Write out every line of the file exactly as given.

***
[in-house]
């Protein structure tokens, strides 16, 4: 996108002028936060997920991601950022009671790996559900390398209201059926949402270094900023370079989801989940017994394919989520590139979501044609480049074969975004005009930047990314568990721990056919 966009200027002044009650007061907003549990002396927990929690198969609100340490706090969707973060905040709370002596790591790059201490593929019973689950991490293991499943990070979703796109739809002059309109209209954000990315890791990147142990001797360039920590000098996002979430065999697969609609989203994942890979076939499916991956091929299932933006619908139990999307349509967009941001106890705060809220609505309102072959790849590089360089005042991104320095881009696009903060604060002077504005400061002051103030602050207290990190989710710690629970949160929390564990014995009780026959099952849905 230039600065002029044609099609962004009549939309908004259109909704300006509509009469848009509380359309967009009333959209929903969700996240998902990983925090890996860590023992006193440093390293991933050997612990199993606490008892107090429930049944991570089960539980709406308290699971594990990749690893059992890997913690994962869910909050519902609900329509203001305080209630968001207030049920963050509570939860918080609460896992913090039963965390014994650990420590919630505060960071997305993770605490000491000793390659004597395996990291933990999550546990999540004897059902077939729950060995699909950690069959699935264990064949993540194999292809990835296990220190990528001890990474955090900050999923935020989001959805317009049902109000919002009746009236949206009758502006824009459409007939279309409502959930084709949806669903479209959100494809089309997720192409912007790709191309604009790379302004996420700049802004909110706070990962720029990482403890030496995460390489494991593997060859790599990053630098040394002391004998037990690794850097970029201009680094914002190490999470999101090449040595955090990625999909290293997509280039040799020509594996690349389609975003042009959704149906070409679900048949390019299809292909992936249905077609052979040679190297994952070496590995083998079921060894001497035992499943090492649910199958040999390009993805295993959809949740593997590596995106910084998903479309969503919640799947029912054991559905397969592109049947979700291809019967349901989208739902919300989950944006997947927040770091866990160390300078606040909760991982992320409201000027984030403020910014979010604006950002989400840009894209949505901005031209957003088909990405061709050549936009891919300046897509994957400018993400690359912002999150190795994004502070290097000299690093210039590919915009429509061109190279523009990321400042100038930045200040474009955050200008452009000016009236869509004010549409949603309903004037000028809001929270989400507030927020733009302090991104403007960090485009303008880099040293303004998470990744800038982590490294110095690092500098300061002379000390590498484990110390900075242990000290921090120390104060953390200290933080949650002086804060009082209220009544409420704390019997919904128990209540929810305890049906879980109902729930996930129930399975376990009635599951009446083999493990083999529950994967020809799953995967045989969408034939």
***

[in-house]
């Protein structure tokens, strides 16, 4: 996108002028936060997920991601950022009671790996559900390398209201059926949402270094900023370079989801989940017994394919989520590139979501044609480049074969975004005009930047990314568990721990056919 966009200027002044009650007061907003549990002396927990929690198969609100340490706090969707973060905040709370002596790591790059201490593929019973689950991490293991499943990070979703796109739809002059309109209209954000990315890791990147142990001797360039920590000098996002979430065999697969609609989203994942890979076939499916991956091929299932933006619908139990999307349509967009941001106890705060809220609505309102072959790849590089360089005042991104320095881009696009903060604060002077504005400061002051103030602050207290990190989710710690629970949160929390564990014995009780026959099952849905 230039600065002029044609099609962004009549939309908004259109909704300006509509009469848009509380359309967009009333959209929903969700996240998902990983925090890996860590023992006193440093390293991933050997612990199993606490008892107090429930049944991570089960539980709406308290699971594990990749690893059992890997913690994962869910909050519902609900329509203001305080209630968001207030049920963050509570939860918080609460896992913090039963965390014994650990420590919630505060960071997305993770605490000491000793390659004597395996990291933990999550546990999540004897059902077939729950060995699909950690069959699935264990064949993540194999292809990835296990220190990528001890990474955090900050999923935020989001959805317009049902109000919002009746009236949206009758502006824009459409007939279309409502959930084709949806669903479209959100494809089309997720192409912007790709191309604009790379302004996420700049802004909110706070990962720029990482403890030496995460390489494991593997060859790599990053630098040394002391004998037990690794850097970029201009680094914002190490999470999101090449040595955090990625999909290293997509280039040799020509594996690349389609975003042009959704149906070409679900048949390019299809292909992936249905077609052979040679190297994952070496590995083998079921060894001497035992499943090492649910199958040999390009993805295993959809949740593997590596995106910084998903479309969503919640799947029912054991559905397969592109049947979700291809019967349901989208739902919300989950944006997947927040770091866990160390300078606040909760991982992320409201000027984030403020910014979010604006950002989400840009894209949505901005031209957003088909990405061709050549936009891919300046897509994957400018993400690359912002999150190795994004502070290097000299690093210039590919915009429509061109190279523009990321400042100038930045200040474009955050200008452009000016009236869509004010549409949603309903004037000028809001929270989400507030927020733009302090991104403007960090485009303008880099040293303004998470990744800038982590490294110095690092500098300061002379000390590498484990110390900075242990000290921090120390104060953390200290933080949650002086804060009082209220009544409420704390019997919904128990209540929810305890049906879980109902729930996930129930399975376990009635599951009446083999493990083999529950994967020809799953995967045989969408034939």